Can you imagine the emotions? Mine don’t even compare. This year, in the wake of Easter with all my wild experiences, crazy sensations, and gut reactions, I saw something in this story I’ve never seen before. When Jesus showed up, what did he have to show for it? His hands and side.

I guess I thought Thomas was the one that had the bright idea of sticking his fingers in the holes of healed and resurrected flesh because he was the kind of person that wanted proof. But now I see that maybe he was just plain excited. His doubt was mainly because he wasn’t there the first time Jesus swept in.

Would you have believed it? Showing off his hands and side was Jesus’ idea, not Thomas’s. He did it for the others a full week before Thomas asked for it. That’s because his answer to fear and doubt is grace. We give Thomas a bad rap, but this story is not about the depths of his doubt. It’s about the joy of Jesus’ gift.

When I got in touch this year, in my own little way, with all the emotions of the stunned disciples, I began to read differently Jesus’s comment to Thomas,“blessed are those who have not seen and yet have come to believe.” Maybe it was less of a reprimand and more of a bridge, leading to the next words, which are the key words of the book of John, “Now Jesus did many other signs in the presence of his disciples, which are not written in this book. But these are written that you may come to believe.”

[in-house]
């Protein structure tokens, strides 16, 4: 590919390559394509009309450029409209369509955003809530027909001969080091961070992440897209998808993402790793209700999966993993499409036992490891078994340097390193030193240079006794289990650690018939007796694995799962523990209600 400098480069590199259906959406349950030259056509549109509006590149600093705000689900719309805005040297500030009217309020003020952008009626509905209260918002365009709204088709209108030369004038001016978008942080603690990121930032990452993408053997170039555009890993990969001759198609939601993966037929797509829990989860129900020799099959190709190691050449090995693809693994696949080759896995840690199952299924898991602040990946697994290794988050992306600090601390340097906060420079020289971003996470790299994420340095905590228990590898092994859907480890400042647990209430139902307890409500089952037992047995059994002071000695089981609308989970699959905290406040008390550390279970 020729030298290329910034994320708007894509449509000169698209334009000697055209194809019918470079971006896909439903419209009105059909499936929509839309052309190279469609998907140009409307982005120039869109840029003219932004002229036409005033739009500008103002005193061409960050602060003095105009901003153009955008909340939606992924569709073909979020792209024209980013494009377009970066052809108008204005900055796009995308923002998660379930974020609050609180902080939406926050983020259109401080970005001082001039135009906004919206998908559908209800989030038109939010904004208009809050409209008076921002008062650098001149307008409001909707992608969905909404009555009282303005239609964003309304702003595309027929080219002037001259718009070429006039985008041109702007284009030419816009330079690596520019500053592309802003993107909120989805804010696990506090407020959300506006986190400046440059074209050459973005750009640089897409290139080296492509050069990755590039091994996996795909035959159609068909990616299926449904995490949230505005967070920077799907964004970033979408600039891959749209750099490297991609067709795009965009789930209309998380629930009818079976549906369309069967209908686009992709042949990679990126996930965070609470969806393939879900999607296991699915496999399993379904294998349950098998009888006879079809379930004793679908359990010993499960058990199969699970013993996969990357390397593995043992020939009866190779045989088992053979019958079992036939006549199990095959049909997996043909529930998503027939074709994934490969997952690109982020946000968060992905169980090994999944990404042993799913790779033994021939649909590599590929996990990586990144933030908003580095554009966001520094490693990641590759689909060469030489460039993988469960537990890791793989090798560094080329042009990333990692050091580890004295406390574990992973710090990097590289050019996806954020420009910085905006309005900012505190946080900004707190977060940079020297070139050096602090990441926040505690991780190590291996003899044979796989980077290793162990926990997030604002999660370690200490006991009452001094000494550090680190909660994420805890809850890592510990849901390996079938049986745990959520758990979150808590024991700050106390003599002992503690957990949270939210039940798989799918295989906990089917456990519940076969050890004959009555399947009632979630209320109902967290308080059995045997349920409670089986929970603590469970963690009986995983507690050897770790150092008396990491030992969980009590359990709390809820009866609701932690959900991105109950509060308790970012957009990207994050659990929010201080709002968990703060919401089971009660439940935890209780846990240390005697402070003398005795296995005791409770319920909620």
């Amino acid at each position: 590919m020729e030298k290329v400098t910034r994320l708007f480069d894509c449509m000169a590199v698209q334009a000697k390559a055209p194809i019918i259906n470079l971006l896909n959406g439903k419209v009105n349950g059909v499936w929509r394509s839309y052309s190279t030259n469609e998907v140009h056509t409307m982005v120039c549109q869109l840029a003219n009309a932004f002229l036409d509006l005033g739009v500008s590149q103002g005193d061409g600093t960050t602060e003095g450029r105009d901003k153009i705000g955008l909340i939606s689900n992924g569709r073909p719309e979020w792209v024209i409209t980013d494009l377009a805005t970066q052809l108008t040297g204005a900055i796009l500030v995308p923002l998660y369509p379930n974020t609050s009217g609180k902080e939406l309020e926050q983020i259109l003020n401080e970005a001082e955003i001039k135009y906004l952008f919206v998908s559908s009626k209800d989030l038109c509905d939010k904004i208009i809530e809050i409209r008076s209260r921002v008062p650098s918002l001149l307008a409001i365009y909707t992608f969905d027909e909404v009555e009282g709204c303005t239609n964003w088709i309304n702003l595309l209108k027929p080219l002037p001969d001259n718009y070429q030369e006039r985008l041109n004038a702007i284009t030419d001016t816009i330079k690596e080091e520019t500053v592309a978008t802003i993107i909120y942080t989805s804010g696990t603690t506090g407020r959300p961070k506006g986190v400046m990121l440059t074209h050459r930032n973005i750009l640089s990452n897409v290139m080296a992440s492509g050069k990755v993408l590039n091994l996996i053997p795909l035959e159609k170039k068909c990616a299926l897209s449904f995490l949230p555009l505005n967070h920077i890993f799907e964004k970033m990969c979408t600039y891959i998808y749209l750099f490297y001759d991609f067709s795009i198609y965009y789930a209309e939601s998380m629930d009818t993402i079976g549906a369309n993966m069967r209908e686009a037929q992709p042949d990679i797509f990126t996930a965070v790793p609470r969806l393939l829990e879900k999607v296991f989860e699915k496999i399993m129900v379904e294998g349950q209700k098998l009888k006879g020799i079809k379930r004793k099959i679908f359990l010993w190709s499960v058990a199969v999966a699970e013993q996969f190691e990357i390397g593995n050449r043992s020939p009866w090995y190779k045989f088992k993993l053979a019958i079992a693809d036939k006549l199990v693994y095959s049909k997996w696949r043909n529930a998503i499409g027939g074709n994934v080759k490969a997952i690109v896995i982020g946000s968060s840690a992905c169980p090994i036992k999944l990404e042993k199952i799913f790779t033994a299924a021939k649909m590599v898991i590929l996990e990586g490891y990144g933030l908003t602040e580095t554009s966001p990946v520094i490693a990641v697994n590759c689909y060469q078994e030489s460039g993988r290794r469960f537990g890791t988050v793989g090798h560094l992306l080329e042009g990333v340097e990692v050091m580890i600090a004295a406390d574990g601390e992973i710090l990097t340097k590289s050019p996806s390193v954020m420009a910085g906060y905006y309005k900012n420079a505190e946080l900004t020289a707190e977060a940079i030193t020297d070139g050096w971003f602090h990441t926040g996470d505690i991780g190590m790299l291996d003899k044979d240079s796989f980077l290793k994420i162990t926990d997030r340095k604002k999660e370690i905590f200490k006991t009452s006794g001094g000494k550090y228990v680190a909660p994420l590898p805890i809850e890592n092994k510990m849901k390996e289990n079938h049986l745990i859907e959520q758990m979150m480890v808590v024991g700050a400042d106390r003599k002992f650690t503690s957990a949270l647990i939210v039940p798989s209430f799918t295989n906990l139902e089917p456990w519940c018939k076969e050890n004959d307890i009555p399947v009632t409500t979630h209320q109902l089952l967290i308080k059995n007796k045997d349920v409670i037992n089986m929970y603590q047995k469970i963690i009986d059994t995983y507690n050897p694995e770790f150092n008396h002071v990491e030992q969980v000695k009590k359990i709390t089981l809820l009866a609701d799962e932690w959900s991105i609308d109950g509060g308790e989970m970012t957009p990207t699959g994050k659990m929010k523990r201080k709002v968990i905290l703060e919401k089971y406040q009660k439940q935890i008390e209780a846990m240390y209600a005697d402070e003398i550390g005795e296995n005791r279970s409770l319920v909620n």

This was not finger-wagging, it was a setup. That’s how grace works.

Jesus could’ve done some other miracle when he popped in that day. He could have changed water to wine again, or multiplied loaves and fishes, but no. No tricks. Jesus showed his wounds, because it is healed wounds that reveal the power of resurrection.

That’s true for us, too. Sharing the love is not just about words and it’s certainly not about miracles. In the wisdom of God, it’s the fleshly, the real, and the practical that makes the difference. Share your wounds.